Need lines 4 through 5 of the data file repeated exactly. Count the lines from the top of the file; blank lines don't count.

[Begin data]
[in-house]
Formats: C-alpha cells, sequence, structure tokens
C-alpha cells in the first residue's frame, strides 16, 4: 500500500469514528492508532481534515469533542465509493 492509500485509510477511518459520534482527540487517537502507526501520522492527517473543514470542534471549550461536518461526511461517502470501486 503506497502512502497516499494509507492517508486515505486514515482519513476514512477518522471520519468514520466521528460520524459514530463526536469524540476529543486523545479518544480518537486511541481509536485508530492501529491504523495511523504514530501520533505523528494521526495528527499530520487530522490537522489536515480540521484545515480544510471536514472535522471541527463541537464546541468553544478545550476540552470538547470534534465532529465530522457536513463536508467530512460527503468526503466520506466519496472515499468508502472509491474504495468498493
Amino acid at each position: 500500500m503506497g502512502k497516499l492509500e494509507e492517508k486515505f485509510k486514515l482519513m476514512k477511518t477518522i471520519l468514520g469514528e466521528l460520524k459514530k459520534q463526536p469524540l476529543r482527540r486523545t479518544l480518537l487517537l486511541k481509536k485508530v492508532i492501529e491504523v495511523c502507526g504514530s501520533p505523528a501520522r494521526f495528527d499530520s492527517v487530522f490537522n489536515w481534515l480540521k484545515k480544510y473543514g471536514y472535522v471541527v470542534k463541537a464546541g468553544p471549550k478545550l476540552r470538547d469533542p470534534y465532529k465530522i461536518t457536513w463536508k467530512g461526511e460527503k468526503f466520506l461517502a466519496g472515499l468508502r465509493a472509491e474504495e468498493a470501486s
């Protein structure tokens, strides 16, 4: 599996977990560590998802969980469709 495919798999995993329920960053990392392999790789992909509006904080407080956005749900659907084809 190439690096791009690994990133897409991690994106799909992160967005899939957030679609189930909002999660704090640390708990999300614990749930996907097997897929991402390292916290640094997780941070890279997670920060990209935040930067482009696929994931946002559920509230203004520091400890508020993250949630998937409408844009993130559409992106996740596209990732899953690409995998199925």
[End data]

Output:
Amino acid at each position: 500500500m503506497g502512502k497516499l492509500e494509507e492517508k486515505f485509510k486514515l482519513m476514512k477511518t477518522i471520519l468514520g469514528e466521528l460520524k459514530k459520534q463526536p469524540l476529543r482527540r486523545t479518544l480518537l487517537l486511541k481509536k485508530v492508532i492501529e491504523v495511523c502507526g504514530s501520533p505523528a501520522r494521526f495528527d499530520s492527517v487530522f490537522n489536515w481534515l480540521k484545515k480544510y473543514g471536514y472535522v471541527v470542534k463541537a464546541g468553544p471549550k478545550l476540552r470538547d469533542p470534534y465532529k465530522i461536518t457536513w463536508k467530512g461526511e460527503k468526503f466520506l461517502a466519496g472515499l468508502r465509493a472509491e474504495e468498493a470501486s
């Protein structure tokens, strides 16, 4: 599996977990560590998802969980469709 495919798999995993329920960053990392392999790789992909509006904080407080956005749900659907084809 190439690096791009690994990133897409991690994106799909992160967005899939957030679609189930909002999660704090640390708990999300614990749930996907097997897929991402390292916290640094997780941070890279997670920060990209935040930067482009696929994931946002559920509230203004520091400890508020993250949630998937409408844009993130559409992106996740596209990732899953690409995998199925």